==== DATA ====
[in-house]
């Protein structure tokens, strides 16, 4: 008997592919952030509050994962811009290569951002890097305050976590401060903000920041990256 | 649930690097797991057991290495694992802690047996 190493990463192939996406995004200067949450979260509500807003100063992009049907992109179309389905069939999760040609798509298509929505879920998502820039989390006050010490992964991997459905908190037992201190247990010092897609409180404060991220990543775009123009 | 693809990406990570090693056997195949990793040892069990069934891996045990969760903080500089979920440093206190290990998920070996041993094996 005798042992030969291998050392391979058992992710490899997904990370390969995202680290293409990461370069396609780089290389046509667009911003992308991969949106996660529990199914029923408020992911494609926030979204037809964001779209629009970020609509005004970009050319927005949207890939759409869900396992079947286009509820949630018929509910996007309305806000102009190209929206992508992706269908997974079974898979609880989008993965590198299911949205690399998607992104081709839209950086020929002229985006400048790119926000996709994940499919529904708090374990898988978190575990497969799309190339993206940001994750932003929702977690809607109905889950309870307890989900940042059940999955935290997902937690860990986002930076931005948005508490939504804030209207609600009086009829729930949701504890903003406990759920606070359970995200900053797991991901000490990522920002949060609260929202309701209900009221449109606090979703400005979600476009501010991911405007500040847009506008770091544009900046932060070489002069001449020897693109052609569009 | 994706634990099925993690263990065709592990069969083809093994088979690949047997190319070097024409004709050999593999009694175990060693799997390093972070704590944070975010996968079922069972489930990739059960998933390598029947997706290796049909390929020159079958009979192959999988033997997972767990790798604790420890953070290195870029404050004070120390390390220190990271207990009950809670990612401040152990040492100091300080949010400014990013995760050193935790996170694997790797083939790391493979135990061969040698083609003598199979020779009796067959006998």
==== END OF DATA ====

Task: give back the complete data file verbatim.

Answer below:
[in-house]
């Protein structure tokens, strides 16, 4: 008997592919952030509050994962811009290569951002890097305050976590401060903000920041990256 | 649930690097797991057991290495694992802690047996 190493990463192939996406995004200067949450979260509500807003100063992009049907992109179309389905069939999760040609798509298509929505879920998502820039989390006050010490992964991997459905908190037992201190247990010092897609409180404060991220990543775009123009 | 693809990406990570090693056997195949990793040892069990069934891996045990969760903080500089979920440093206190290990998920070996041993094996 005798042992030969291998050392391979058992992710490899997904990370390969995202680290293409990461370069396609780089290389046509667009911003992308991969949106996660529990199914029923408020992911494609926030979204037809964001779209629009970020609509005004970009050319927005949207890939759409869900396992079947286009509820949630018929509910996007309305806000102009190209929206992508992706269908997974079974898979609880989008993965590198299911949205690399998607992104081709839209950086020929002229985006400048790119926000996709994940499919529904708090374990898988978190575990497969799309190339993206940001994750932003929702977690809607109905889950309870307890989900940042059940999955935290997902937690860990986002930076931005948005508490939504804030209207609600009086009829729930949701504890903003406990759920606070359970995200900053797991991901000490990522920002949060609260929202309701209900009221449109606090979703400005979600476009501010991911405007500040847009506008770091544009900046932060070489002069001449020897693109052609569009 | 994706634990099925993690263990065709592990069969083809093994088979690949047997190319070097024409004709050999593999009694175990060693799997390093972070704590944070975010996968079922069972489930990739059960998933390598029947997706290796049909390929020159079958009979192959999988033997997972767990790798604790420890953070290195870029404050004070120390390390220190990271207990009950809670990612401040152990040492100091300080949010400014990013995760050193935790996170694997790797083939790391493979135990061969040698083609003598199979020779009796067959006998």